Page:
# Recursive binary to decimal function without pow() or loops

I am doing a C course. I need to do a recursive XOR binary but I have some limitations. I can't use loop or any math.h functions, nor can I call another function from the XOR function.

This is the function prototype:

``````int binaryXor(int firstnumber[], int secondnumber[], int length);
``````

where firstnumber and secondnumber are arrays with the same length of 1s and 0s and length is their length.

The function should return the decimal value of the XOR of those two arrays. Doing the XOR is quite simple, but how can I convert it to decimal with all the limitations?

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This function doesn't return a "decimal value" of anything, it returns an int. –  Steve Jessop Nov 30 '09 at 18:00
Logically is it possible to process each element of an array without the process being a loop? –  Martin Beckett Nov 30 '09 at 18:02
In the context of a course assignment, I'm pretty sure that if you're told to write a "recursive function" and that you "can't use loops", it follows that a recursive call is not a loop. You may or may not agree with that definition of loop, but I'm pretty sure that here it means any procedural loop construct. –  Steve Jessop Nov 30 '09 at 18:05

This is a standard recursive question. The trick is to realize that the integer value of a a string of 1s and 0s followed by a 1 or 0, is 2 * the integer value of the string plus the value of the digit.

So you will want to do something like

``````if( length <= 0) return 0;

return 2 * binaryXOR(firstnumber, secondnumber, length - 1) + (firstnumber[length - 1] ^ secondnumber[length - 1]);
``````
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What is the relative precedence of '+' and '^'? So why does your expression give the wrong answer? Use brackets (parentheses) when you mix arithmetic and bitwise operations! –  Jonathan Leffler Nov 30 '09 at 18:17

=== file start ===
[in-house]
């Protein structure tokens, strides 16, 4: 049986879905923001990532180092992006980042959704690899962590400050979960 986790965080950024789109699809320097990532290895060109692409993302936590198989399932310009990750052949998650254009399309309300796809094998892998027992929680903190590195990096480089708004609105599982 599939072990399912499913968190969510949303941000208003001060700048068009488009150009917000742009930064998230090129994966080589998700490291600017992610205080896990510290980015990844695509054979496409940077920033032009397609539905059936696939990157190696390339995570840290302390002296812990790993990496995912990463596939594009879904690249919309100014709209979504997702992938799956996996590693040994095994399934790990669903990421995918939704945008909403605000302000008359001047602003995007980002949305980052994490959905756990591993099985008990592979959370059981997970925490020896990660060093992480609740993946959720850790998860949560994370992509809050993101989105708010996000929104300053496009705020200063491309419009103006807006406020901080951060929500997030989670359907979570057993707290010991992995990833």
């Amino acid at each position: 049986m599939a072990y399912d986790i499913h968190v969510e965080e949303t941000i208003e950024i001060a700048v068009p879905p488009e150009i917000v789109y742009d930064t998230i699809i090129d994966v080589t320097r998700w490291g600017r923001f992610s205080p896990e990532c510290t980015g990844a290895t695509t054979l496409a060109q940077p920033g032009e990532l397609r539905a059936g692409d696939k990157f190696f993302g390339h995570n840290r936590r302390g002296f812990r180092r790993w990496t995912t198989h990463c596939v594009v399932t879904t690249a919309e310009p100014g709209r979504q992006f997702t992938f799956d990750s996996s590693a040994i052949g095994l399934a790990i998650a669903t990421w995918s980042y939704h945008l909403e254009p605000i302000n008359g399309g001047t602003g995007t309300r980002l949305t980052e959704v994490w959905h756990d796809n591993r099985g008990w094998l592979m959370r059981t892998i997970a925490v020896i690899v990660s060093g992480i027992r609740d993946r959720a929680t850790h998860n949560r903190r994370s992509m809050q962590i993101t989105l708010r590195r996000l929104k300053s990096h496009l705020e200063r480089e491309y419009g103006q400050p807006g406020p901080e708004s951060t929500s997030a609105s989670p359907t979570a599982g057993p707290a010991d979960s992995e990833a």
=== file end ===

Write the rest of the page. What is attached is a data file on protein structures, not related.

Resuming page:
Thanks Jonathan. I usually don't test these homework answers. The OP can learn something from my mistakes! –  UncleO Nov 30 '09 at 18:37
Thank you very much, your helped me a lot. –  Ariel Nov 30 '09 at 20:20

In order to write a recursive function, with no loops, you need to answer the following question:

"How can I express the answer to my problem in terms of a smaller problem?"

In this case, the problem is that you have `length` digits to look at, but you're not allowed to loop. So, how do you express an xor of size `length` in terms of a smaller xor, together with some amount of work that doesn't require a loop?

[Edit: hang on, just looked at your question again, and you say you already have the xor sorted, so I guess you've already done this. In that case my comment above is the only thing you need to know: you're finished. An `int` in C is not a decimal value, it's just a value. You don't need to convert anything to decimal in order to store or return it in an `int`.

If you're interested though, I can post code that does convert an int to a decimal value using a recursive function. One simple way is to work out on the way "down" how many digits are required, by comparing with bigger and bigger powers of 10, and then on the way back "up" print the digits out starting from the end.]

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A recursive function call can be used in place of a loop.

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True - I hate these sort of hw problems. Who would ever use recursion to iterate over an array? –  Martin Beckett Nov 30 '09 at 18:04
In C, nobody. In functional languages, everybody. So arguably yes, the school should teach recursion either with a functional language or a more natural example. But a recursion which is not trivially reducible to a loop is not tail-recursive, and problems which can't be made tail-recursive might be a bit beyond the level of the course at the early stage where recursion is introduced. At least, I assume that's the thinking that leads to these "do something you'd never really do, just to illustrate a point" assignments. –  Steve Jessop Nov 30 '09 at 18:12